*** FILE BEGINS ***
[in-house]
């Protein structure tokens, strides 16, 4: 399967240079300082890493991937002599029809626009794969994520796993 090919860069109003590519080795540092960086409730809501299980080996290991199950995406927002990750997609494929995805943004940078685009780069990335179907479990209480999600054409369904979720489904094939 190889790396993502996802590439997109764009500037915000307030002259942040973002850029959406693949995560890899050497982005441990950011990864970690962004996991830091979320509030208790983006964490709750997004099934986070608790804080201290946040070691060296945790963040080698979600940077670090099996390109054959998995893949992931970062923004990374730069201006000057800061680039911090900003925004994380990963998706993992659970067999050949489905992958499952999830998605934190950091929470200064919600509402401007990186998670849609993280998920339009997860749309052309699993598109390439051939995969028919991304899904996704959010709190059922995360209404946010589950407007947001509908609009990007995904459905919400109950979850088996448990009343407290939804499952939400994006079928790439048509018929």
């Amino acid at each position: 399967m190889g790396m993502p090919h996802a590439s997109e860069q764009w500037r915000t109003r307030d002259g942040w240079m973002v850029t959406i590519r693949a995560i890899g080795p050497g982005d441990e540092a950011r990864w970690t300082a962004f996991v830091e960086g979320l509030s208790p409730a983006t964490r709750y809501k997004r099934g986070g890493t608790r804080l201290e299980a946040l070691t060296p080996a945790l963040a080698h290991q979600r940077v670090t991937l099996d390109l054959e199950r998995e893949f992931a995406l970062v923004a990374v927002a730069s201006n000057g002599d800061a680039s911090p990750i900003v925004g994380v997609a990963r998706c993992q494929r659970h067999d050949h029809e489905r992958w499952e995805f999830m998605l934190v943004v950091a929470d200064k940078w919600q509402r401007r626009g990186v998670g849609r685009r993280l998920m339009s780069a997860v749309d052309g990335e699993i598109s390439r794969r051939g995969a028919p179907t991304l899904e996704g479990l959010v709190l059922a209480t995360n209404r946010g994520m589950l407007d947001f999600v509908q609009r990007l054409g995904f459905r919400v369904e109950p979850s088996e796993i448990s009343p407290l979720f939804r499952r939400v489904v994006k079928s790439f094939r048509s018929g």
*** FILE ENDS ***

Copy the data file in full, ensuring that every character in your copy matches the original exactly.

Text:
[in-house]
């Protein structure tokens, strides 16, 4: 399967240079300082890493991937002599029809626009794969994520796993 090919860069109003590519080795540092960086409730809501299980080996290991199950995406927002990750997609494929995805943004940078685009780069990335179907479990209480999600054409369904979720489904094939 190889790396993502996802590439997109764009500037915000307030002259942040973002850029959406693949995560890899050497982005441990950011990864970690962004996991830091979320509030208790983006964490709750997004099934986070608790804080201290946040070691060296945790963040080698979600940077670090099996390109054959998995893949992931970062923004990374730069201006000057800061680039911090900003925004994380990963998706993992659970067999050949489905992958499952999830998605934190950091929470200064919600509402401007990186998670849609993280998920339009997860749309052309699993598109390439051939995969028919991304899904996704959010709190059922995360209404946010589950407007947001509908609009990007995904459905919400109950979850088996448990009343407290939804499952939400994006079928790439048509018929």
């Amino acid at each position: 399967m190889g790396m993502p090919h996802a590439s997109e860069q764009w500037r915000t109003r307030d002259g942040w240079m973002v850029t959406i590519r693949a995560i890899g080795p050497g982005d441990e540092a950011r990864w970690t300082a962004f996991v830091e960086g979320l509030s208790p409730a983006t964490r709750y809501k997004r099934g986070g890493t608790r804080l201290e299980a946040l070691t060296p080996a945790l963040a080698h290991q979600r940077v670090t991937l099996d390109l054959e199950r998995e893949f992931a995406l970062v923004a990374v927002a730069s201006n000057g002599d800061a680039s911090p990750i900003v925004g994380v997609a990963r998706c993992q494929r659970h067999d050949h029809e489905r992958w499952e995805f999830m998605l934190v943004v950091a929470d200064k940078w919600q509402r401007r626009g990186v998670g849609r685009r993280l998920m339009s780069a997860v749309d052309g990335e699993i598109s390439r794969r051939g995969a028919p179907t991304l899904e996704g479990l959010v709190l059922a209480t995360n209404r946010g994520m589950l407007d947001f999600v509908q609009r990007l054409g995904f459905r919400v369904e109950p979850s088996e796993i448990s009343p407290l979720f939804r499952r939400v489904v994006k079928s790439f094939r048509s018929g």